Esta Titus, one of the shareholders and also a member of Karsten’s administrative staff, says: “I kept my shares, because it was a good investment. We are kept informed about the company’s growth every year and see how the investment grows.” Southern Farms, also in the Orange River region, produces 1,1m cartons of grapes a year and has about 220 full-time workers as well as a further 1 000 part-time workers who help at harvesting time. This farm empowers workers through, among others, literacy programmes from AgriSETA, and skills and management training for workers so that they can work in middle and top-management positions. The Bethlehem Farmers’ Trust in Bethlehem in the eastern Free State – where, among others, the Industrial Development Corporation, the Development Bank and Afgri are involved, as reported previously by Finweek – has often been singled out as one of the most successful empowerment projects in SA. This farm, which is renowned for its quality apples, has a major supply contract with one of SA’s well-known retail groups and, with the necessary mentorship, is now being run by about 100 black farmers. Some of the farmers have already developed to such an extent that they’ve identified and developed other business opportunities. The Du Toit group of Ceres, one of the largest fruit and vegetable producers in SA (its orchards cover a massive 2 400ha), empowered its workers about nine years ago by forming two companies, Crispy Coolers and Crispy Farming, which offer shareholdings to its workforce of about 1 400.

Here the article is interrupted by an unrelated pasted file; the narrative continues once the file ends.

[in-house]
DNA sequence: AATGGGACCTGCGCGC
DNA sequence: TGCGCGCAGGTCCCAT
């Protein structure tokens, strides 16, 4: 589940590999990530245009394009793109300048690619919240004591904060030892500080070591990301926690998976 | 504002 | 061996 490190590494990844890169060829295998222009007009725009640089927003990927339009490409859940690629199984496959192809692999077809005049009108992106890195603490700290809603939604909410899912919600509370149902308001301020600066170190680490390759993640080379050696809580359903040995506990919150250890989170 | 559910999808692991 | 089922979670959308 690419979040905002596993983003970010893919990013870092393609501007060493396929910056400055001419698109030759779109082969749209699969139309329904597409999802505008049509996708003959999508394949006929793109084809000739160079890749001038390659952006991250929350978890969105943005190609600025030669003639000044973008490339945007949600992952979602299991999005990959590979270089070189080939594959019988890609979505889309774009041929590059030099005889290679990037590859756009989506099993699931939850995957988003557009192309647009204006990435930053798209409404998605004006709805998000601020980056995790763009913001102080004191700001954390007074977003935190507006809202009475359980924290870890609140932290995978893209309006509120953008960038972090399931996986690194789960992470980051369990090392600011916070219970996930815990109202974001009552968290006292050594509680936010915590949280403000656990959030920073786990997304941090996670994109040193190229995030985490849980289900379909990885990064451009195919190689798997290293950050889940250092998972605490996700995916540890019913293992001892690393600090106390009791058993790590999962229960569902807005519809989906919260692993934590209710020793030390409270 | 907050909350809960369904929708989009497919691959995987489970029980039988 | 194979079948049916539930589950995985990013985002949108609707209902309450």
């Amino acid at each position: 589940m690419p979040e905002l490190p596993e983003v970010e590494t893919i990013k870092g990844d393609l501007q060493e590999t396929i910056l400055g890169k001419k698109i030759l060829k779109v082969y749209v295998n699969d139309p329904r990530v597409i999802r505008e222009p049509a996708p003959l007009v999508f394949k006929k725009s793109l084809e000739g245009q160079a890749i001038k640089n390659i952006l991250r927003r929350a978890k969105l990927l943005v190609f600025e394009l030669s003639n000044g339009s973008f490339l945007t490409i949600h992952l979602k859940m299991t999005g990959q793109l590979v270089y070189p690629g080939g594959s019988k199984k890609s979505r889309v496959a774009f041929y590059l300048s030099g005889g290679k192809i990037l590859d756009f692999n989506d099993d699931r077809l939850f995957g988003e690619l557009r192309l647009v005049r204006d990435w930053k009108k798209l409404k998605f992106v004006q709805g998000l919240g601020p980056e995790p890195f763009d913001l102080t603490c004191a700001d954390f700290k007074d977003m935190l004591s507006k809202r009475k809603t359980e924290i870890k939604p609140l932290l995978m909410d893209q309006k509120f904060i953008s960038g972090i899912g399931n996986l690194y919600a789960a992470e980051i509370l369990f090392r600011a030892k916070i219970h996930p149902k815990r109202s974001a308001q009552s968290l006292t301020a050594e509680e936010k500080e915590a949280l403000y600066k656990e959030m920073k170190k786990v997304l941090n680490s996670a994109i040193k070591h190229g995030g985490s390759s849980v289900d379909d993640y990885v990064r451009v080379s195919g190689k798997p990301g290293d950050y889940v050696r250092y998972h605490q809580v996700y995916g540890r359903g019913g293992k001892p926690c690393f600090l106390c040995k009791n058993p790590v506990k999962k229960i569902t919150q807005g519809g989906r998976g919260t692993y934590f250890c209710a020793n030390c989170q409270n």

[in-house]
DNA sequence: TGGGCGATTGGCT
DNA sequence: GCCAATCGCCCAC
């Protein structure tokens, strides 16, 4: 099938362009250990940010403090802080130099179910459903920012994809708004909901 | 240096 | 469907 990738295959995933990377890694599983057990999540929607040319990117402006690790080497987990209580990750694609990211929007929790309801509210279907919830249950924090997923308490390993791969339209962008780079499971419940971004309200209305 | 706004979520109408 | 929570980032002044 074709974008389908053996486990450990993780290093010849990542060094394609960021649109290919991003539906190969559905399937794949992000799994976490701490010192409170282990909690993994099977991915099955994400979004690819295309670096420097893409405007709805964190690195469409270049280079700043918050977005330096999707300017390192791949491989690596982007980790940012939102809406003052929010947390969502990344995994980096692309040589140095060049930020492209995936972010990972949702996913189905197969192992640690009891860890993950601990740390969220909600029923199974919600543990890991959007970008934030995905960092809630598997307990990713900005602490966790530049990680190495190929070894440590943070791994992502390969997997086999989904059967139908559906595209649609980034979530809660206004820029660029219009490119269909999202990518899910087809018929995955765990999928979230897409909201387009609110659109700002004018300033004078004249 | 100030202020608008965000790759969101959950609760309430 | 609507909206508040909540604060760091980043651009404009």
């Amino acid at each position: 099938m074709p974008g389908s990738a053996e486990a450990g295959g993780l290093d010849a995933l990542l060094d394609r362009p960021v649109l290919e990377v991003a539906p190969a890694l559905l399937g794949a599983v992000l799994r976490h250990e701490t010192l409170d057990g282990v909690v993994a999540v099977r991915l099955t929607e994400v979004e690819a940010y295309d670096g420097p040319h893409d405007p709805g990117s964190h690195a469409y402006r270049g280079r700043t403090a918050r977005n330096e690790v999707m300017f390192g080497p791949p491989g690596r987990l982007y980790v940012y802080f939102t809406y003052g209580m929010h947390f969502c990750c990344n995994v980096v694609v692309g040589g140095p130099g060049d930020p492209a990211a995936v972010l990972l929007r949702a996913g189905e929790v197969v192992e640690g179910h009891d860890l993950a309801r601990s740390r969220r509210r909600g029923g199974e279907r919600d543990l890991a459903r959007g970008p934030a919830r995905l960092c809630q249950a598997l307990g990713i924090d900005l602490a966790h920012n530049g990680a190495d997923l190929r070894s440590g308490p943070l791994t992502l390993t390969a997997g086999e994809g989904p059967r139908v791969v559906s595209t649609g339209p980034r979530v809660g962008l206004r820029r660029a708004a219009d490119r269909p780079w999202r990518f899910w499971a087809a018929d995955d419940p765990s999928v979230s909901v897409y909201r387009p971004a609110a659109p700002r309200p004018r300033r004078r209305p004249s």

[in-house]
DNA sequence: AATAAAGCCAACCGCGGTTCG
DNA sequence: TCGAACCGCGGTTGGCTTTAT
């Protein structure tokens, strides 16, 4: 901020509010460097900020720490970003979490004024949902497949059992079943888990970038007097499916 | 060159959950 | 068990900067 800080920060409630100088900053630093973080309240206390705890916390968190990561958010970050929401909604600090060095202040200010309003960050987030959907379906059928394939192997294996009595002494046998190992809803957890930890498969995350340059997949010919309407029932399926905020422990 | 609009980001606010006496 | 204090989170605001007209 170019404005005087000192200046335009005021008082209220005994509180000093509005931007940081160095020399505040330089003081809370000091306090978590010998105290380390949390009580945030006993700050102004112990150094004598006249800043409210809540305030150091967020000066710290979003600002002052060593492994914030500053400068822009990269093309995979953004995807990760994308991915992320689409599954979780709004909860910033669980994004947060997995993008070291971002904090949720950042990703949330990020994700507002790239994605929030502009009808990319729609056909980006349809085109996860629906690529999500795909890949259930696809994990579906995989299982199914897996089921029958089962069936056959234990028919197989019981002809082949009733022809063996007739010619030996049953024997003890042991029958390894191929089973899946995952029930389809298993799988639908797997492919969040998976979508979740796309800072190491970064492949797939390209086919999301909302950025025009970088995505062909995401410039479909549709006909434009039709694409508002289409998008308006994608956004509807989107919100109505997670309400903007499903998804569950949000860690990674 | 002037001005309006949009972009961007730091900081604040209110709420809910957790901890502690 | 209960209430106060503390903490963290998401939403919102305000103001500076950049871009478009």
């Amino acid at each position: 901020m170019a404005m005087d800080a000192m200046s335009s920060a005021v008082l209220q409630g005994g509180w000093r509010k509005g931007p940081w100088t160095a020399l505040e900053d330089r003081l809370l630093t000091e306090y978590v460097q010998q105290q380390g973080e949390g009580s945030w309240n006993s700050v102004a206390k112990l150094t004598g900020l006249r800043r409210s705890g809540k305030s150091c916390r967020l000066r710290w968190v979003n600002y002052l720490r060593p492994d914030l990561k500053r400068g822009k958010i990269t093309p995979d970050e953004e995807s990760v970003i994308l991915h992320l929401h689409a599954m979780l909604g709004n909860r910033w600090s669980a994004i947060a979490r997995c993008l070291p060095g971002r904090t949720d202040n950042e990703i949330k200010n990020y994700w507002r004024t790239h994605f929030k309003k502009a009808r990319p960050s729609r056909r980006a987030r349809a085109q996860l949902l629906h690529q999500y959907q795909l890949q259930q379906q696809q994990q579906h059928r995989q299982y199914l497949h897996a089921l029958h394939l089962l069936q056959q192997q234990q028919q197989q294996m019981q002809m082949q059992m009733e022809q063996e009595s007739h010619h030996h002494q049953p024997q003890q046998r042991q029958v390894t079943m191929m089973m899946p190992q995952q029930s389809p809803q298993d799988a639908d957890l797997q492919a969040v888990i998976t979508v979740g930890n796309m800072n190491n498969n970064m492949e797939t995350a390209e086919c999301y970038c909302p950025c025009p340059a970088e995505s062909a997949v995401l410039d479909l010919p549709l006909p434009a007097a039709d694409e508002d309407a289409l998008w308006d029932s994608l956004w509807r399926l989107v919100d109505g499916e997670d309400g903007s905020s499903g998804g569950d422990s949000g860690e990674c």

This group also made use of the LRAD programme of the Department of Land Affairs to help its workers financially to obtain the necessary shares. Jan le Fleur, one of the shareholders, who has in the meantime progressed to the position of production manager on one of the farms, says this was so rewarding financially that he can now afford to send his children to better schools and even to travel outside the Langkloof area.
Malcolm MacKenzie, project manager of the Du Toit group, says it was involved in mentor programmes and other relevant training, which led to the two empowerment companies growing to a combined capitalisation of about R60m.
Gys du Toit, chairman of Crispy Coolers and Crispy Farming, says the group realised its empowerment plans and improved the financial position of its workers, making successful management transformation possible and contributing to the redistribution of land. The Moravia development project, on the banks of the Berg River near Piketberg in the Western Cape, is, according to the DFPT, one of the best examples of how well some fruit producers are empowering their workers.
The project was initiated by Johann Conradie of Conradie Farms near Porterville – which produces tons of citrus fruit and wine and table grapes every year – to enable his loyal and permanent workers in his six production units – to share in the prosperity of his business.
Shares were bought with the assistance of the Department of Agriculture, and Conradie Farms contributed 80ha of land with water rights from the Berg River and wine-producing rights for 500t to the Uit die Bloute and Disa group projects, in which 330 workers have interests.
The project is so highly thought of in the Western Cape that Cobus Dowry, the Western Cape MEC for agriculture, visited Moravia in 2004 to hand over his department’s first cheque for R2,9m to those involved. The province has already made a total of R7,8m available to the shareholders.
According to the DFPT, Moravia development wines has created several new jobs in the Piketberg area and boosted economic growth in the region.
Quality counts. Marie-Louise du Plessis and Regina Horing of Mooigezicht in the Western Cape
juicy table grapes (top) and Oudrif’s quality apples